Expansion of CAG trinucleotide repeats in ATXN1 causes spinocerebellar ataxia type 1 (SCA1), a neurodegenerative disease that impairs coordination and cognition. While ATXN1 is associated with increased Alzheimer's disease (AD) risk, CAG repeat number in AD patients is not changed. Here, we investigated the consequences of ataxin-1 loss of function and discovered that knockout of Atxn1 reduced CIC-ETV4/5-mediated inhibition of Bace1 transcription, leading to increased BACE1 levels and enhanced amyloidogenic cleavage of APP, selectively in AD-vulnerable brain regions. Elevated BACE1 expression exacerbated Aß deposition and gliosis in AD mouse models and impaired hippocampal neurogenesis and olfactory axonal targeting. In SCA1 mice, polyglutamine-expanded mutant ataxin-1 led to the increase of BACE1 post-transcriptionally, both in cerebrum and cerebellum, and caused axonal-targeting deficit and neurodegeneration in the hippocampal CA2 region. These findings suggest that loss of ataxin-1 elevates BACE1 expression and Aß pathology, rendering it a potential contributor to AD risk and pathogenesis.


Assuntos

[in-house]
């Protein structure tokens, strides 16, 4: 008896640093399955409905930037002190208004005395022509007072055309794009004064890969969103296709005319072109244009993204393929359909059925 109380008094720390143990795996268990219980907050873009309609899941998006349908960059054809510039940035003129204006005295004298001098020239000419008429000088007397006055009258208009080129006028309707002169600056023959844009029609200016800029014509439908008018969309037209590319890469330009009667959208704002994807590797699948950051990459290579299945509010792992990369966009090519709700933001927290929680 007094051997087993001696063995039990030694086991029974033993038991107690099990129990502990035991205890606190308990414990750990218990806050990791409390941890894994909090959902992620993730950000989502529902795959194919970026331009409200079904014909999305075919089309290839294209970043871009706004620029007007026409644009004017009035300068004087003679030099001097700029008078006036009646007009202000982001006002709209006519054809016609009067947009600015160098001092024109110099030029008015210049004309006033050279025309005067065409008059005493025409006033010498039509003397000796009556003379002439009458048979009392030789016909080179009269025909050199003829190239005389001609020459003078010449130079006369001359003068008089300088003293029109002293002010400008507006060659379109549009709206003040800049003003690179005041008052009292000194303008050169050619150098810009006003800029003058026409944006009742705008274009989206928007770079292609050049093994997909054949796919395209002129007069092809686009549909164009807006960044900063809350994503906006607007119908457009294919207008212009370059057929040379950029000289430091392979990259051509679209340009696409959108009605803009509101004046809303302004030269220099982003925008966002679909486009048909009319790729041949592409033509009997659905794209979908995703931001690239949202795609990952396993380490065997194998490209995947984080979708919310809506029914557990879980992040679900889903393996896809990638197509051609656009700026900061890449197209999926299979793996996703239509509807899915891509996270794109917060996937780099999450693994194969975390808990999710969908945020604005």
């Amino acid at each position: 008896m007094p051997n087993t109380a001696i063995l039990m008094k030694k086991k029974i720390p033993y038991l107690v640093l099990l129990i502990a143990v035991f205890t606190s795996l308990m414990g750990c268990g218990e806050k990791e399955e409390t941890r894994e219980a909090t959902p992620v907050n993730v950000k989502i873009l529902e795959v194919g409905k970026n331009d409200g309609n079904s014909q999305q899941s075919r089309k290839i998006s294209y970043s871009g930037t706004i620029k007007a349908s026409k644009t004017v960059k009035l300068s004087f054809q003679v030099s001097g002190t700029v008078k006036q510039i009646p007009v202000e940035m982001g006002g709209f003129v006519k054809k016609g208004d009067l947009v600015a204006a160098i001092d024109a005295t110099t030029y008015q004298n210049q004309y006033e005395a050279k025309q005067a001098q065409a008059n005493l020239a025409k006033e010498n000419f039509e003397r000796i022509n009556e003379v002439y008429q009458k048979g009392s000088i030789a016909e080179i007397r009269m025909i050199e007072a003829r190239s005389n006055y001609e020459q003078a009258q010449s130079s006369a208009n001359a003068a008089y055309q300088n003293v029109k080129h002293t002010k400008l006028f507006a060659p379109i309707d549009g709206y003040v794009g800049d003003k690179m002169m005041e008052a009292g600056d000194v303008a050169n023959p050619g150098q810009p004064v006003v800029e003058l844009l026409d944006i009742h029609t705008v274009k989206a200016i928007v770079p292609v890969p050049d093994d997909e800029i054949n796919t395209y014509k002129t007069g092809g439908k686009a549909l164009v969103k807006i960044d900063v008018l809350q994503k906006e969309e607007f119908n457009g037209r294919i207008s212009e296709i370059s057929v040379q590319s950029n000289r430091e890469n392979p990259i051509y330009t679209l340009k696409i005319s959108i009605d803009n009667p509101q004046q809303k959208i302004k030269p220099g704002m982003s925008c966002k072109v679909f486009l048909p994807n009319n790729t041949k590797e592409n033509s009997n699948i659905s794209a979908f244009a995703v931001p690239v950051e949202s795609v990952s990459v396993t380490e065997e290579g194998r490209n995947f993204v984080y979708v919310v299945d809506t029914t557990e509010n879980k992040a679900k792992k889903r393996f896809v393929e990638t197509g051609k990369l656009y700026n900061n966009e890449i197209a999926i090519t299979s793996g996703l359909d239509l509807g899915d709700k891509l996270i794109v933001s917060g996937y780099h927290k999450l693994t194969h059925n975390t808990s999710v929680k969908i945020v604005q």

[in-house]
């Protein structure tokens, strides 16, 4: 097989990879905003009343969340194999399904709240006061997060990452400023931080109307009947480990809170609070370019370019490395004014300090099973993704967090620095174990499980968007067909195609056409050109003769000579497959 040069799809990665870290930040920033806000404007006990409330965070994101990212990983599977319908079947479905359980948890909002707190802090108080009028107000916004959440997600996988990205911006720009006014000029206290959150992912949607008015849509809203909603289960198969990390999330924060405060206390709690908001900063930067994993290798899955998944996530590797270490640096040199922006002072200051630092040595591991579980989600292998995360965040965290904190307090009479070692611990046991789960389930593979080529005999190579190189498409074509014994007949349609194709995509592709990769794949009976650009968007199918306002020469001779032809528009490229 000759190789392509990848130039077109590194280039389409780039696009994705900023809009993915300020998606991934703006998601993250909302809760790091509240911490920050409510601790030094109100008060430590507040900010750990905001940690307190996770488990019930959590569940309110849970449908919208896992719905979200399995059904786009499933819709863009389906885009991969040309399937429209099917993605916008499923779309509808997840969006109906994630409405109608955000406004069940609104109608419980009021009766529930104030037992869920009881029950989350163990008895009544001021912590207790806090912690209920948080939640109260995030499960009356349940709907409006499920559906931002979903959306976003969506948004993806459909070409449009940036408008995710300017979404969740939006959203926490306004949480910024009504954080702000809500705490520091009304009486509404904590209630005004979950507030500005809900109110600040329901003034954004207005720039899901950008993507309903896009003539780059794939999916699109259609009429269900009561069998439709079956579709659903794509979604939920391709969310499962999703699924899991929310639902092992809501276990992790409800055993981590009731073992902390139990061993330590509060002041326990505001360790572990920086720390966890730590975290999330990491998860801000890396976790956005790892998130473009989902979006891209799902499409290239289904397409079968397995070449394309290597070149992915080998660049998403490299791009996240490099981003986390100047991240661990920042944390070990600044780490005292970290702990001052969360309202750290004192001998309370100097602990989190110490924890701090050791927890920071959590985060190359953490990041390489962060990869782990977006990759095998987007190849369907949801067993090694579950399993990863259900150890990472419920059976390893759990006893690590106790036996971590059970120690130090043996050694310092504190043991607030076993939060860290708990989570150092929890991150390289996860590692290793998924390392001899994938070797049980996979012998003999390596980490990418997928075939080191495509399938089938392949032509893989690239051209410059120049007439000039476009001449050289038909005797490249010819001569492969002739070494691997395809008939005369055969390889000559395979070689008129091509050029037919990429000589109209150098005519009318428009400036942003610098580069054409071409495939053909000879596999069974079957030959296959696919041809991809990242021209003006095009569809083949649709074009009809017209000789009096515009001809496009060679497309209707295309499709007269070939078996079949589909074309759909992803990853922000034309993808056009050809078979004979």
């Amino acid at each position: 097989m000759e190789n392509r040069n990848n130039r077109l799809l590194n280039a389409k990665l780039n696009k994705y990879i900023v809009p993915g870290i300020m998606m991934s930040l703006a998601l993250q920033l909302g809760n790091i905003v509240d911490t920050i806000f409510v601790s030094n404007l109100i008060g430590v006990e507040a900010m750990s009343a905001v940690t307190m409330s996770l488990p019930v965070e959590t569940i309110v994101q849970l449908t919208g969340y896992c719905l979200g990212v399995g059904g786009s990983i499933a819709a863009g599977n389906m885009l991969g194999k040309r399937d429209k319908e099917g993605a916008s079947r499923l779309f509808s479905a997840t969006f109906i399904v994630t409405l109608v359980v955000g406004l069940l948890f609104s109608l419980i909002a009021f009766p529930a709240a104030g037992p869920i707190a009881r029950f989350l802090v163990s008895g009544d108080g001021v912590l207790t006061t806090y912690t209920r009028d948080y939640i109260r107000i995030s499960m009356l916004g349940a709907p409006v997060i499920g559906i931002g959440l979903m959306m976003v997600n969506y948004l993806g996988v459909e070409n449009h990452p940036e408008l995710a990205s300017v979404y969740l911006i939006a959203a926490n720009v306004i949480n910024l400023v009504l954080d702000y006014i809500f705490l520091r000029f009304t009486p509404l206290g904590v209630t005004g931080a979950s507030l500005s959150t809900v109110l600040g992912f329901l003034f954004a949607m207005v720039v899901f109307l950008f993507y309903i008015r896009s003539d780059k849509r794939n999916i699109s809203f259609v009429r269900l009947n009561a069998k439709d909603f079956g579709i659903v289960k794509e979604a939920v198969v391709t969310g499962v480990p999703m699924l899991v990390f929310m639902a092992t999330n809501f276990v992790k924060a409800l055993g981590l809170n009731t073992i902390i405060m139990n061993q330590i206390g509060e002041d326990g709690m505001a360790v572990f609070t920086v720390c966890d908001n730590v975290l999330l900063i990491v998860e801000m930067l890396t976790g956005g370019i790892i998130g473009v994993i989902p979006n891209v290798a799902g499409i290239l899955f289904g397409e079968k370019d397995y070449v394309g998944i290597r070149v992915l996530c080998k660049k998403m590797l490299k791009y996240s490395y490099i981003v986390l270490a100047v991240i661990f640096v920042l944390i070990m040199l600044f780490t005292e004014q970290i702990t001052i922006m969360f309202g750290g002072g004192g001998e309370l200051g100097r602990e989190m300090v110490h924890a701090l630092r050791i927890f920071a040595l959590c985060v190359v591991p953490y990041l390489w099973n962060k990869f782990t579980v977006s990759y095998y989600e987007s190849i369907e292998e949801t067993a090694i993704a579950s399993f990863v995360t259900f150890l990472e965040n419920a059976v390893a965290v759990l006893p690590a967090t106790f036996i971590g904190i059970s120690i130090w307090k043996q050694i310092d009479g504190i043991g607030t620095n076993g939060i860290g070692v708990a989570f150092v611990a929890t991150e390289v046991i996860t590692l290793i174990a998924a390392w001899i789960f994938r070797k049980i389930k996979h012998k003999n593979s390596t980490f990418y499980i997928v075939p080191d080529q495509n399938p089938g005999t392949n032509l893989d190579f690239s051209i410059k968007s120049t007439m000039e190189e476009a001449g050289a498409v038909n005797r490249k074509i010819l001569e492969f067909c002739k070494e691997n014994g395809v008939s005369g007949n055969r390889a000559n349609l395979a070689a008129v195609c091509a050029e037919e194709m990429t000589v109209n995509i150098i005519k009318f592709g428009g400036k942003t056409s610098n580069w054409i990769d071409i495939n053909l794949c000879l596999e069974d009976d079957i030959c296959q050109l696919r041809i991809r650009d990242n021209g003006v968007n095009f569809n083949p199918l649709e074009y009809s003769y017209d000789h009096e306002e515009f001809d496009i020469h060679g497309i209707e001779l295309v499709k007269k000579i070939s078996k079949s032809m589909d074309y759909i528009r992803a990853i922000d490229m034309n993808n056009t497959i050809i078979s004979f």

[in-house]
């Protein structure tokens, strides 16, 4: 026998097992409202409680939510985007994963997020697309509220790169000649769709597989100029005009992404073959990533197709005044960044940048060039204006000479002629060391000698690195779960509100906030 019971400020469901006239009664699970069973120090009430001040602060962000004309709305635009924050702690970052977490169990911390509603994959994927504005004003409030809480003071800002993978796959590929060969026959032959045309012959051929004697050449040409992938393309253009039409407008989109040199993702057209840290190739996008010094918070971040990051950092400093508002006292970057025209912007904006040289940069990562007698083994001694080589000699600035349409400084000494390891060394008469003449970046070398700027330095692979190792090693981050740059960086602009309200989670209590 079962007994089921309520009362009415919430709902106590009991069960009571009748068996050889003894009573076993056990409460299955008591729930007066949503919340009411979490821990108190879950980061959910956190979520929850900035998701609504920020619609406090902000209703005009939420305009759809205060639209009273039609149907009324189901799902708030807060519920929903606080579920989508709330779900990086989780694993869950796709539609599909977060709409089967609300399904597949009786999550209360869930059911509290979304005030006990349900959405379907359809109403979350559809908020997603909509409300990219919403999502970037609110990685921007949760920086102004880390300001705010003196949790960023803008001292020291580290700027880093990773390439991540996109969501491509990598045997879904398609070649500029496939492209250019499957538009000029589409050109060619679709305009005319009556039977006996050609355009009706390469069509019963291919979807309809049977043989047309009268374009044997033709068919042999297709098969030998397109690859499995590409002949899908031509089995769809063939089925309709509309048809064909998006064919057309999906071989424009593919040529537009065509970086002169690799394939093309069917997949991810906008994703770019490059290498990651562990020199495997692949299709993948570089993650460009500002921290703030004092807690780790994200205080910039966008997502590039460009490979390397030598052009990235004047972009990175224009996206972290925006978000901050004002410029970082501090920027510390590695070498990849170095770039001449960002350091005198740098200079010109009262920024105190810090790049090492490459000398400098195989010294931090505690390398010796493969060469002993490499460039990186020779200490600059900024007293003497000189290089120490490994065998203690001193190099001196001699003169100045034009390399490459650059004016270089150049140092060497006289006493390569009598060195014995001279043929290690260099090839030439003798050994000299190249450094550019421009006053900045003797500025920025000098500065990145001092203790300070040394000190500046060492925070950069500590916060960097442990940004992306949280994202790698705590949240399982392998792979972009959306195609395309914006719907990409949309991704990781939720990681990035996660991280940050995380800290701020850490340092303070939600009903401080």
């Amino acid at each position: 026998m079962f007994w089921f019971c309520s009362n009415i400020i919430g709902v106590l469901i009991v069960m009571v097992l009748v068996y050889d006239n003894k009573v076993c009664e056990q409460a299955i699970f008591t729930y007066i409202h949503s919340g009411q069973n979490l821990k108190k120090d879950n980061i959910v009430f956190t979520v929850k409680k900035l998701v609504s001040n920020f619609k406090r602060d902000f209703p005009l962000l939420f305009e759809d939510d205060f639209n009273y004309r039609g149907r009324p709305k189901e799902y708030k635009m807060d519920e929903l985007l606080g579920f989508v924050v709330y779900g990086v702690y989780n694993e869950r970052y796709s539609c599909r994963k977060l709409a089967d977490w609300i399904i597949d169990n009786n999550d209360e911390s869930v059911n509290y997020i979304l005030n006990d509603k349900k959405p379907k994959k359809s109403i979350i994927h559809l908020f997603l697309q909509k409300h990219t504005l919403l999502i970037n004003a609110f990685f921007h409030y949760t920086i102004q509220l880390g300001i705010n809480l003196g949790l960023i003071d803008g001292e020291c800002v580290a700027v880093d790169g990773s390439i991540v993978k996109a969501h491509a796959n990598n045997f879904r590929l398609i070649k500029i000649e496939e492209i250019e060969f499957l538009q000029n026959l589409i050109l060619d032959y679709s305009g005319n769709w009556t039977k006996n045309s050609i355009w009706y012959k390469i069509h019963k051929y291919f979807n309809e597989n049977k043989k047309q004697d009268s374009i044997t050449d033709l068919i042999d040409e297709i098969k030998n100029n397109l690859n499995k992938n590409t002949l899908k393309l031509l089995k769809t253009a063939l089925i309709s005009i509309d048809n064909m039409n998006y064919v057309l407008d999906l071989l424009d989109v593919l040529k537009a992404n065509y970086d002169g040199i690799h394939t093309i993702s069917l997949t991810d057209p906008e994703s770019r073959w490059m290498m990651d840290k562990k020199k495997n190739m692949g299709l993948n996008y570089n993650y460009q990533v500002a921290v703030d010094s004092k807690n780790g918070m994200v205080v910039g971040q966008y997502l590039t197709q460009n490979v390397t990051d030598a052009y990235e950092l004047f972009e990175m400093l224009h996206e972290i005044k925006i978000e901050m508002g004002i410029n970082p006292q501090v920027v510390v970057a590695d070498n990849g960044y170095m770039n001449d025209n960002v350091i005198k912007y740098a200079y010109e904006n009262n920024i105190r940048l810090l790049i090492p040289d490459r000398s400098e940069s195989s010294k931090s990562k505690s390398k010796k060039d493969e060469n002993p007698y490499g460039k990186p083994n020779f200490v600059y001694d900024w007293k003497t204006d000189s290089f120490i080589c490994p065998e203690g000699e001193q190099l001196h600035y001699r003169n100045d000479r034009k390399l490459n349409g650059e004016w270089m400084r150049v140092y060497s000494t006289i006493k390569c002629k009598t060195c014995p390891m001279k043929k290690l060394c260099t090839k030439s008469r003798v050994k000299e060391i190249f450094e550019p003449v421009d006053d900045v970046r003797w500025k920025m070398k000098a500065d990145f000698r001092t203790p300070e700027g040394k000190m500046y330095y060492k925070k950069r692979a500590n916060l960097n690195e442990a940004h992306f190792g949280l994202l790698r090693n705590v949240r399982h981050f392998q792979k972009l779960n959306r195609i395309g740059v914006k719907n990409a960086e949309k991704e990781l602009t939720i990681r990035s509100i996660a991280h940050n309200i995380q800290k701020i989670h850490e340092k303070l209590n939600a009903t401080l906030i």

Doença de Alzheimer/patologia , Secretases da Proteína Precursora do Amiloide/metabolismo , Ataxina-1/metabolismo , Encéfalo/metabolismo , Doença de Alzheimer/metabolismo , Secretases da Proteína Precursora do Amiloide/genética , Precursor de Proteína beta-Amiloide/metabolismo , Animais , Ataxina-1/deficiência , Ataxina-1/genética , Encéfalo/patologia , Região CA2 Hipocampal/metabolismo , Região CA2 Hipocampal/patologia , Proteínas de Ligação a DNA/genética , Proteínas de Ligação a DNA/metabolismo , Modelos Animais de Doenças , Feminino , Frequência do Gene , Humanos , Masculino , Camundongos , Camundongos Transgênicos , Neurogênese , Proteínas Proto-Oncogênicas c-ets/genética , Proteínas Proto-Oncogênicas c-ets/metabolismo , Fatores de Transcrição/genética , Fatores de Transcrição/metabolismo , Transcrição Genética , Repetições de Trinucleotídeos/genética , Regulação para Cima